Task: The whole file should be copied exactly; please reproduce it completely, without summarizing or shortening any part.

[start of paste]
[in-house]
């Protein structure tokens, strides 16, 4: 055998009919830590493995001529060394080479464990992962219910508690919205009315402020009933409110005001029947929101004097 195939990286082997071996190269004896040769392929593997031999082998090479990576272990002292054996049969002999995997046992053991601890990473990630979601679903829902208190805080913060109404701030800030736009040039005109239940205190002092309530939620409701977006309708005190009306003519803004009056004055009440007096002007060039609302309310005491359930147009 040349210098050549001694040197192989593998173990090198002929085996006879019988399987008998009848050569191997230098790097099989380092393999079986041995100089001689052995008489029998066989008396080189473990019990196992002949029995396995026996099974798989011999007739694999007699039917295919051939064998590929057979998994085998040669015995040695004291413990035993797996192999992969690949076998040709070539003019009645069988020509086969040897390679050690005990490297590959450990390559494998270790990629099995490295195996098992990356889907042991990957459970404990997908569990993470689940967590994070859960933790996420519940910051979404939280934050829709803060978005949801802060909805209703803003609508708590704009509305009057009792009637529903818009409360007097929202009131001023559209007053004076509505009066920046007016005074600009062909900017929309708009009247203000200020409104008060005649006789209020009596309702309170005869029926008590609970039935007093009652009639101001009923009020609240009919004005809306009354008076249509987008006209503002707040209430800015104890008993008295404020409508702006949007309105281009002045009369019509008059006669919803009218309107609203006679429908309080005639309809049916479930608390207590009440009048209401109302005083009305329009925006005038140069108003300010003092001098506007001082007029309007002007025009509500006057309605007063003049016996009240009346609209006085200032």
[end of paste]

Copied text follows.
[in-house]
């Protein structure tokens, strides 16, 4: 055998009919830590493995001529060394080479464990992962219910508690919205009315402020009933409110005001029947929101004097 195939990286082997071996190269004896040769392929593997031999082998090479990576272990002292054996049969002999995997046992053991601890990473990630979601679903829902208190805080913060109404701030800030736009040039005109239940205190002092309530939620409701977006309708005190009306003519803004009056004055009440007096002007060039609302309310005491359930147009 040349210098050549001694040197192989593998173990090198002929085996006879019988399987008998009848050569191997230098790097099989380092393999079986041995100089001689052995008489029998066989008396080189473990019990196992002949029995396995026996099974798989011999007739694999007699039917295919051939064998590929057979998994085998040669015995040695004291413990035993797996192999992969690949076998040709070539003019009645069988020509086969040897390679050690005990490297590959450990390559494998270790990629099995490295195996098992990356889907042991990957459970404990997908569990993470689940967590994070859960933790996420519940910051979404939280934050829709803060978005949801802060909805209703803003609508708590704009509305009057009792009637529903818009409360007097929202009131001023559209007053004076509505009066920046007016005074600009062909900017929309708009009247203000200020409104008060005649006789209020009596309702309170005869029926008590609970039935007093009652009639101001009923009020609240009919004005809306009354008076249509987008006209503002707040209430800015104890008993008295404020409508702006949007309105281009002045009369019509008059006669919803009218309107609203006679429908309080005639309809049916479930608390207590009440009048209401109302005083009305329009925006005038140069108003300010003092001098506007001082007029309007002007025009509500006057309605007063003049016996009240009346609209006085200032």